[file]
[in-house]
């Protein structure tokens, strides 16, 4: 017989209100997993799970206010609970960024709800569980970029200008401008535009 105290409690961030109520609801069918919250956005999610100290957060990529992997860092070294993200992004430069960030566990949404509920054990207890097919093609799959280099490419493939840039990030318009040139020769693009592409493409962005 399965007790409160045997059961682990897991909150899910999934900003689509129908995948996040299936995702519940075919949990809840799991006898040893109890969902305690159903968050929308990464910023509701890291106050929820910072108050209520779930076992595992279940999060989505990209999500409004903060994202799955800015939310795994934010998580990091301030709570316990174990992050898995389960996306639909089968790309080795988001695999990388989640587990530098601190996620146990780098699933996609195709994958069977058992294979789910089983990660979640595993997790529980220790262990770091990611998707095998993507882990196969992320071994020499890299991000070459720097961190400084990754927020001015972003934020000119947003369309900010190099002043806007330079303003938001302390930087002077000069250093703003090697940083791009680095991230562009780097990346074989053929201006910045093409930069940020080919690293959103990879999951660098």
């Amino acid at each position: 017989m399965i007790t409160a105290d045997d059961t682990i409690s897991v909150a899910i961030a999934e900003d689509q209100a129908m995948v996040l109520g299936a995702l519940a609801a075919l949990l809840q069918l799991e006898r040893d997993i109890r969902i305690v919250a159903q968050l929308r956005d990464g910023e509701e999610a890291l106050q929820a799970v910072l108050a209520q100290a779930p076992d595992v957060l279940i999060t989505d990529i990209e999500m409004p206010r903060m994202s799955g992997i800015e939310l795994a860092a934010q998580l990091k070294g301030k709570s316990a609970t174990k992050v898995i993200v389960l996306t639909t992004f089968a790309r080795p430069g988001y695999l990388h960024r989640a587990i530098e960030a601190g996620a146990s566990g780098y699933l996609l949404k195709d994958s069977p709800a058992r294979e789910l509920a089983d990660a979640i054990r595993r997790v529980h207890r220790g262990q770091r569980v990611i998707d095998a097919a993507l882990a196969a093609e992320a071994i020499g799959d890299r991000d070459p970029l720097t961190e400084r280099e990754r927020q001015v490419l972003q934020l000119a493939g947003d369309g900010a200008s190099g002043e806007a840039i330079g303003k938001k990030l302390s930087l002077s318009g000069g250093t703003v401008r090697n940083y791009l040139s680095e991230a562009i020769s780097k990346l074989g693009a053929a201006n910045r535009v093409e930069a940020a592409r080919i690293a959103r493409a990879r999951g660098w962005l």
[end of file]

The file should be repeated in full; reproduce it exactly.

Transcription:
[in-house]
């Protein structure tokens, strides 16, 4: 017989209100997993799970206010609970960024709800569980970029200008401008535009 105290409690961030109520609801069918919250956005999610100290957060990529992997860092070294993200992004430069960030566990949404509920054990207890097919093609799959280099490419493939840039990030318009040139020769693009592409493409962005 399965007790409160045997059961682990897991909150899910999934900003689509129908995948996040299936995702519940075919949990809840799991006898040893109890969902305690159903968050929308990464910023509701890291106050929820910072108050209520779930076992595992279940999060989505990209999500409004903060994202799955800015939310795994934010998580990091301030709570316990174990992050898995389960996306639909089968790309080795988001695999990388989640587990530098601190996620146990780098699933996609195709994958069977058992294979789910089983990660979640595993997790529980220790262990770091990611998707095998993507882990196969992320071994020499890299991000070459720097961190400084990754927020001015972003934020000119947003369309900010190099002043806007330079303003938001302390930087002077000069250093703003090697940083791009680095991230562009780097990346074989053929201006910045093409930069940020080919690293959103990879999951660098």
């Amino acid at each position: 017989m399965i007790t409160a105290d045997d059961t682990i409690s897991v909150a899910i961030a999934e900003d689509q209100a129908m995948v996040l109520g299936a995702l519940a609801a075919l949990l809840q069918l799991e006898r040893d997993i109890r969902i305690v919250a159903q968050l929308r956005d990464g910023e509701e999610a890291l106050q929820a799970v910072l108050a209520q100290a779930p076992d595992v957060l279940i999060t989505d990529i990209e999500m409004p206010r903060m994202s799955g992997i800015e939310l795994a860092a934010q998580l990091k070294g301030k709570s316990a609970t174990k992050v898995i993200v389960l996306t639909t992004f089968a790309r080795p430069g988001y695999l990388h960024r989640a587990i530098e960030a601190g996620a146990s566990g780098y699933l996609l949404k195709d994958s069977p709800a058992r294979e789910l509920a089983d990660a979640i054990r595993r997790v529980h207890r220790g262990q770091r569980v990611i998707d095998a097919a993507l882990a196969a093609e992320a071994i020499g799959d890299r991000d070459p970029l720097t961190e400084r280099e990754r927020q001015v490419l972003q934020l000119a493939g947003d369309g900010a200008s190099g002043e806007a840039i330079g303003k938001k990030l302390s930087l002077s318009g000069g250093t703003v401008r090697n940083y791009l040139s680095e991230a562009i020769s780097k990346l074989g693009a053929a201006n910045r535009v093409e930069a940020a592409r080919i690293a959103r493409a990879r999951g660098w962005l």